Sunday, March 05, 2017

MESITHS (Christ as "Mediator")

This word potentially denotes: "one who mediates [between] two parties to remove a disagreement or reach a common goal, mediator, arbitrator," and it functions as a technical term (terminus technicus) in Hellenistic legal discourse (BDAG Greek-English Lexicon, 634). Louw and Nida suggest that Μεσίτης when used in the Pastoral Epistle, 1 Timothy (2:5) probably signifies: "a person who acts as a mediator in bringing about reconciliation," in other words, the term could mean: "mediator, one who reconciles" (40.6).


Duncan said...

JimSpace said...

1 Tim. 2:5 NET Bible:
For there is one God and one intermediary[7] between God and humanity, Christ Jesus.
[7] tn Traditionally this word (μεσίτης, mesith") is rendered “mediator,” but this conveys a wrong impression in contemporary English. Jesus was not a mediator, for example, who worked for compromise between opposing parties. Instead he was the only one able to go between man and God to enable them to have a relationship, but entirely on God’s terms.

Edgar Foster said...

Hi Jim,

Okay, "mediator" might convey the wrong impression in today's English, but it's obviously not a mistranslation. One one hand, I think we could make the same claim about many (if not most) Greek words that we render into English: the translator is a traitor as the old saying goes. And it's also correct to note that Christ was not/is not a mediator in the sense that human arbitrators are. We don't negotiate with God or work our compromises when it comes to salvation or the new covenant, although ancient men and women of God did "bargain" with Jehovah in a sense. E.g., Abraham, Moses and Lot.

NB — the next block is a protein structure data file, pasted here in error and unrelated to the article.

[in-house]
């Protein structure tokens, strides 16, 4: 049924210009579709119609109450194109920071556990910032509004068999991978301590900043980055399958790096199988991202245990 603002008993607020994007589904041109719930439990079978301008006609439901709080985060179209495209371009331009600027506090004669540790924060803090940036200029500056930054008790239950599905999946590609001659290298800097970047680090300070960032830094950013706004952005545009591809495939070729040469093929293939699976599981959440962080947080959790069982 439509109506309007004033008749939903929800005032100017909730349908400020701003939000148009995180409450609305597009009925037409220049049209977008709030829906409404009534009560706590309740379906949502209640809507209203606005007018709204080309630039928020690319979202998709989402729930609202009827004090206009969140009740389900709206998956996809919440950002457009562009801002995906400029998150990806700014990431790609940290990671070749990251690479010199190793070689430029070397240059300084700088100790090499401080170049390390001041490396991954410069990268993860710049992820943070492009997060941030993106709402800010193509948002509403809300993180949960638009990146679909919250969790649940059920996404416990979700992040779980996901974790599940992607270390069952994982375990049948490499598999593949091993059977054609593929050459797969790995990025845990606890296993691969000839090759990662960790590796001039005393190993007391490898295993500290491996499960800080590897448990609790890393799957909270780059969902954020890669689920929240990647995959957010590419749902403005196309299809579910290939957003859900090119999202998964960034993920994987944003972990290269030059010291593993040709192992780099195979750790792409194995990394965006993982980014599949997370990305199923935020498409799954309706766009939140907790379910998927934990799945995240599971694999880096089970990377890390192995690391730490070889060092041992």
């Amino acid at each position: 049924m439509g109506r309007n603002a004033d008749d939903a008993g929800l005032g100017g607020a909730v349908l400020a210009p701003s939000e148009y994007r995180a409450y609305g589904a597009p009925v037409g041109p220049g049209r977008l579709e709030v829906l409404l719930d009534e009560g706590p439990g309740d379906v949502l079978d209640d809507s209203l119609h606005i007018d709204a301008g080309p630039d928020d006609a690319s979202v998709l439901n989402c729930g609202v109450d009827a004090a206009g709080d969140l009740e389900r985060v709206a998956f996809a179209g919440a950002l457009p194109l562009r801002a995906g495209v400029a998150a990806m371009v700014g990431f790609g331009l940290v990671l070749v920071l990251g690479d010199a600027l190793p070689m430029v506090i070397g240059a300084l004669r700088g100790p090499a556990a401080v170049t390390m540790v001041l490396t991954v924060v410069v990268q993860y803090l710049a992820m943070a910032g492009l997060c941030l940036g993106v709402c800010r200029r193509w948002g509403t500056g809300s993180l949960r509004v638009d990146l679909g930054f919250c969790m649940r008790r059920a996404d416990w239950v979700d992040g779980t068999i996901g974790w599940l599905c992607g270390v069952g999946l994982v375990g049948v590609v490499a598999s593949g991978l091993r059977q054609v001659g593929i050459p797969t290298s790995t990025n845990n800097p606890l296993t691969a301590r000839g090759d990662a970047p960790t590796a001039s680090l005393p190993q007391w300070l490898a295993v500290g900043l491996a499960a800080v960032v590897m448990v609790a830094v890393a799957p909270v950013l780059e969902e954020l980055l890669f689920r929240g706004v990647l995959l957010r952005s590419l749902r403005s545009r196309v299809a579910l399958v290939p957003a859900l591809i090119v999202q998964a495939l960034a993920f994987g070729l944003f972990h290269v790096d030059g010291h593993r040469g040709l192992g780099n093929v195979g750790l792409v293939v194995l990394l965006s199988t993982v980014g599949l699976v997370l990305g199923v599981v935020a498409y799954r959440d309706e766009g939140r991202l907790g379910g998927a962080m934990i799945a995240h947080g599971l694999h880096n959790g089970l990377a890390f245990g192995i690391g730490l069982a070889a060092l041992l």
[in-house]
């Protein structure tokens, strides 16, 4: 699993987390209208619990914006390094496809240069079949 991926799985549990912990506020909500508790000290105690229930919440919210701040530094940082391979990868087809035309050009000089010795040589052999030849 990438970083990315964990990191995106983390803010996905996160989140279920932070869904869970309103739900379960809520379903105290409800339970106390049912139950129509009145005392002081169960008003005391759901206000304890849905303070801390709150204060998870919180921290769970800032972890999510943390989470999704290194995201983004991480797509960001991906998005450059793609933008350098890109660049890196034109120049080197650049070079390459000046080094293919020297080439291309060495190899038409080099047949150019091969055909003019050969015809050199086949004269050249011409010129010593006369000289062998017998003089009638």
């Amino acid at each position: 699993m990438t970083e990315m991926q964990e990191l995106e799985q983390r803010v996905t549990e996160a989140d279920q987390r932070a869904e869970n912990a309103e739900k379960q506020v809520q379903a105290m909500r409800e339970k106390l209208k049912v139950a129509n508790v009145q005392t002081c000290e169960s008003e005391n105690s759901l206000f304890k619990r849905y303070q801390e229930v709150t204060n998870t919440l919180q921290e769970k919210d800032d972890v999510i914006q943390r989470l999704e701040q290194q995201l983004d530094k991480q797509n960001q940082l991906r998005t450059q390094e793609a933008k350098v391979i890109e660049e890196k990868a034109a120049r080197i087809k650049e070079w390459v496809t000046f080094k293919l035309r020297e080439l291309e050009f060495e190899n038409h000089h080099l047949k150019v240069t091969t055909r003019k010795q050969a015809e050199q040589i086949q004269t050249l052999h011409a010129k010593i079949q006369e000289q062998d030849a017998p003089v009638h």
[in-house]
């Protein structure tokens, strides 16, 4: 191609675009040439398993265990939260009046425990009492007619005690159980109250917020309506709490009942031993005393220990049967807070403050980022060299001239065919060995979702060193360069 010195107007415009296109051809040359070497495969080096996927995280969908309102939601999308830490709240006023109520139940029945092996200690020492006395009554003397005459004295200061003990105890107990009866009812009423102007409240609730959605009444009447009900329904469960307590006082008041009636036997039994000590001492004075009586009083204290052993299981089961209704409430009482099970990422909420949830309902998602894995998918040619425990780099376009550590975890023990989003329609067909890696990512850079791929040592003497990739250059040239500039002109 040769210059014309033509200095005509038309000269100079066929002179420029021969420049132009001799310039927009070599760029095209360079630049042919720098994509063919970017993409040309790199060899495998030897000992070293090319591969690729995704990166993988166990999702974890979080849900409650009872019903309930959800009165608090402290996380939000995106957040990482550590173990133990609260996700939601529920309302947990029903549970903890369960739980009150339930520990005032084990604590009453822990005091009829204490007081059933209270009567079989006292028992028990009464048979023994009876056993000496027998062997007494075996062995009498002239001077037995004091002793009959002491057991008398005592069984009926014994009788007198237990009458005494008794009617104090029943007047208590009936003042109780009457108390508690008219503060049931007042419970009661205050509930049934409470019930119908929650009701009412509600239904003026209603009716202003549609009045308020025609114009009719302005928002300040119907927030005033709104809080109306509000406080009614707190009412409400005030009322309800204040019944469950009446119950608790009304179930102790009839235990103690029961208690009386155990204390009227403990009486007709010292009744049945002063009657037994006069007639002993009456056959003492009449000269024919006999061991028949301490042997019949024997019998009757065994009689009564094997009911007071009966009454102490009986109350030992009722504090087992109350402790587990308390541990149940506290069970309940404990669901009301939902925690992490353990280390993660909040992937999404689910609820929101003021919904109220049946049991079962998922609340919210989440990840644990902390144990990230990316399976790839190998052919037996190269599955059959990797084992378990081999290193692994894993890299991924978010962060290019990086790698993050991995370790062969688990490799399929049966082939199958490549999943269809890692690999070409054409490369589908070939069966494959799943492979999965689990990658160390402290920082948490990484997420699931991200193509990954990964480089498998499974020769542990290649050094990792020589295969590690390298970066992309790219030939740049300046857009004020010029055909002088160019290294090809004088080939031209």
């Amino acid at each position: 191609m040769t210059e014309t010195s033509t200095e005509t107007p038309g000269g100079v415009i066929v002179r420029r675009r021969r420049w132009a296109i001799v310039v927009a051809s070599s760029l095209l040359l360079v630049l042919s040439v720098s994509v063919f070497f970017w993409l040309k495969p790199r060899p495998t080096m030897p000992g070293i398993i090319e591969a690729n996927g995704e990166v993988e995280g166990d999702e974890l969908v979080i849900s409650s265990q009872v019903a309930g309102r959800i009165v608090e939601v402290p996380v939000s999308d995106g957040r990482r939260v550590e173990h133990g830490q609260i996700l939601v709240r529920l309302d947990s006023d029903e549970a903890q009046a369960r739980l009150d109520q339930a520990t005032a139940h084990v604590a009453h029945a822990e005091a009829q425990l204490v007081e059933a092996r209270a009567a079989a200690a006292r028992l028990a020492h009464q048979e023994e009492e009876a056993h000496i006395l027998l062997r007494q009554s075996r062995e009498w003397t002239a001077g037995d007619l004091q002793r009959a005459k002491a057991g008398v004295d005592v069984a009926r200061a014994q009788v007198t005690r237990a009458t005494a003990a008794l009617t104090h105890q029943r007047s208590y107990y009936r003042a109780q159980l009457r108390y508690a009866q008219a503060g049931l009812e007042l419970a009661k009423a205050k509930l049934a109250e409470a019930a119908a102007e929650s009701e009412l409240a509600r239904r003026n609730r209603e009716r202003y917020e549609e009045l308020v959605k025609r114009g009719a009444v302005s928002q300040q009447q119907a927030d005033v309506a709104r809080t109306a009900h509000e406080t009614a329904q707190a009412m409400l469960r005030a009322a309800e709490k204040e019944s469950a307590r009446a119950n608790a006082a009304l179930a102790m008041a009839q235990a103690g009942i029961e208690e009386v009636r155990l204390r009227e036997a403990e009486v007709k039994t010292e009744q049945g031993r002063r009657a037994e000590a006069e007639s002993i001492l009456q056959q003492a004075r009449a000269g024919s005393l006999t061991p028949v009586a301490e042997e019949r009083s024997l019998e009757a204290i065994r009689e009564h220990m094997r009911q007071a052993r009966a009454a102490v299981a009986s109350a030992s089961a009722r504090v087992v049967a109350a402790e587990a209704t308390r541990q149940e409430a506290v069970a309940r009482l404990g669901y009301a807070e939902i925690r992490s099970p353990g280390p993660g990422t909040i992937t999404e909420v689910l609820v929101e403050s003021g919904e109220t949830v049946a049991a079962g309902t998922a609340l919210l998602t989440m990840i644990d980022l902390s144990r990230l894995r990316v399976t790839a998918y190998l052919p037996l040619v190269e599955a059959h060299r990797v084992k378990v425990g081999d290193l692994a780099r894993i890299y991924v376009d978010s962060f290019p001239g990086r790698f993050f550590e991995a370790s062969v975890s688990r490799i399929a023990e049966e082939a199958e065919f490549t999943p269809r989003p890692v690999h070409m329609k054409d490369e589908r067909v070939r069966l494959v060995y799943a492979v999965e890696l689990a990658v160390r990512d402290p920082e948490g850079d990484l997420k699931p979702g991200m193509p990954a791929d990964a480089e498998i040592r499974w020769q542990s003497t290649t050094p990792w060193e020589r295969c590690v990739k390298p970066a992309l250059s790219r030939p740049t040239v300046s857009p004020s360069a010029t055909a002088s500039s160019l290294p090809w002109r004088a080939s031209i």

On the other hand, I sense that NET has smuggled in certain premises based on Trinitarian theology. Yes, Jesus was the only person fit to be the mediator/intermediary. But why? Yes, the relationship between God and those in the new covenant is on God's terms alone. However, we must ask whether it was necessary for Jesus to be God incarnate, in order for the new covenant to be concluded on God's terms.

Whatever the intention of NET here, I appreciate the thought. In the final analysis though, I don't believe NET overturns BDAG or Louw-Nida, et al. While BDAG and L-N do have mediator as part of the definition for mesiths, both sources expand on that initial meaning to avoid simply glossing the word in English.



Duncan said...

Just spotted an interesting NET translation of Job 33:23.

Edgar Foster said...

Interesting translation, but seems somewhat interpretive. However, I understand why.

Duncan said...

Also interesting contrast to LXX of job 33:23. άγγελοι θανατηφόροι.